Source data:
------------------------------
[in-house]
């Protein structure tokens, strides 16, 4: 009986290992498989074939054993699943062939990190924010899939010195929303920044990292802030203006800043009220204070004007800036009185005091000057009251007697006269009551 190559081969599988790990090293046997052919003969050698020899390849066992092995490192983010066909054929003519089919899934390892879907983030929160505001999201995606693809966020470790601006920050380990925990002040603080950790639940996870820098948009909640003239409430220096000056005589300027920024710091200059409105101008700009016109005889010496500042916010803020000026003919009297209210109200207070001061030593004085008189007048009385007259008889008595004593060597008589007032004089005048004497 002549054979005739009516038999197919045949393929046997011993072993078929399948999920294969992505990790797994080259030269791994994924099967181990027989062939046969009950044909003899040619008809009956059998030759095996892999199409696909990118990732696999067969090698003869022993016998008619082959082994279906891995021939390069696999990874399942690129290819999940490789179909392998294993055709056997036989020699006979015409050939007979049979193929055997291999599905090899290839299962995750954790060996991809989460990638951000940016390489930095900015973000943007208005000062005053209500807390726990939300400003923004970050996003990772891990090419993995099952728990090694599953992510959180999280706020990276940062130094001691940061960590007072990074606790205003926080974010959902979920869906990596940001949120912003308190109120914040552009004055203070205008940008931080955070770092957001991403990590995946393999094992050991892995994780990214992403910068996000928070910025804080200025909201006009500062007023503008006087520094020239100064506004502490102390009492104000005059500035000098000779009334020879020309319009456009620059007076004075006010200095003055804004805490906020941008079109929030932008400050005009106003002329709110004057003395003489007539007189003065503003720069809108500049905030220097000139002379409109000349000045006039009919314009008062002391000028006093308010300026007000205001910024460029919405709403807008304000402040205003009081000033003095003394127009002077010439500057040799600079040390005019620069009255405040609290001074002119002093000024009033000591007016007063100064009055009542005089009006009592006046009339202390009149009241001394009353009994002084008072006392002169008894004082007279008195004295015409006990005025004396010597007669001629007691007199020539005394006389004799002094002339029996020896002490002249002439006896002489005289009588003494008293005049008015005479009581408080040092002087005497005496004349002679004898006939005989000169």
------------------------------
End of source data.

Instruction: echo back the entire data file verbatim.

[in-house]
């Protein structure tokens, strides 16, 4: 009986290992498989074939054993699943062939990190924010899939010195929303920044990292802030203006800043009220204070004007800036009185005091000057009251007697006269009551 190559081969599988790990090293046997052919003969050698020899390849066992092995490192983010066909054929003519089919899934390892879907983030929160505001999201995606693809966020470790601006920050380990925990002040603080950790639940996870820098948009909640003239409430220096000056005589300027920024710091200059409105101008700009016109005889010496500042916010803020000026003919009297209210109200207070001061030593004085008189007048009385007259008889008595004593060597008589007032004089005048004497 002549054979005739009516038999197919045949393929046997011993072993078929399948999920294969992505990790797994080259030269791994994924099967181990027989062939046969009950044909003899040619008809009956059998030759095996892999199409696909990118990732696999067969090698003869022993016998008619082959082994279906891995021939390069696999990874399942690129290819999940490789179909392998294993055709056997036989020699006979015409050939007979049979193929055997291999599905090899290839299962995750954790060996991809989460990638951000940016390489930095900015973000943007208005000062005053209500807390726990939300400003923004970050996003990772891990090419993995099952728990090694599953992510959180999280706020990276940062130094001691940061960590007072990074606790205003926080974010959902979920869906990596940001949120912003308190109120914040552009004055203070205008940008931080955070770092957001991403990590995946393999094992050991892995994780990214992403910068996000928070910025804080200025909201006009500062007023503008006087520094020239100064506004502490102390009492104000005059500035000098000779009334020879020309319009456009620059007076004075006010200095003055804004805490906020941008079109929030932008400050005009106003002329709110004057003395003489007539007189003065503003720069809108500049905030220097000139002379409109000349000045006039009919314009008062002391000028006093308010300026007000205001910024460029919405709403807008304000402040205003009081000033003095003394127009002077010439500057040799600079040390005019620069009255405040609290001074002119002093000024009033000591007016007063100064009055009542005089009006009592006046009339202390009149009241001394009353009994002084008072006392002169008894004082007279008195004295015409006990005025004396010597007669001629007691007199020539005394006389004799002094002339029996020896002490002249002439006896002489005289009588003494008293005049008015005479009581408080040092002087005497005496004349002679004898006939005989000169």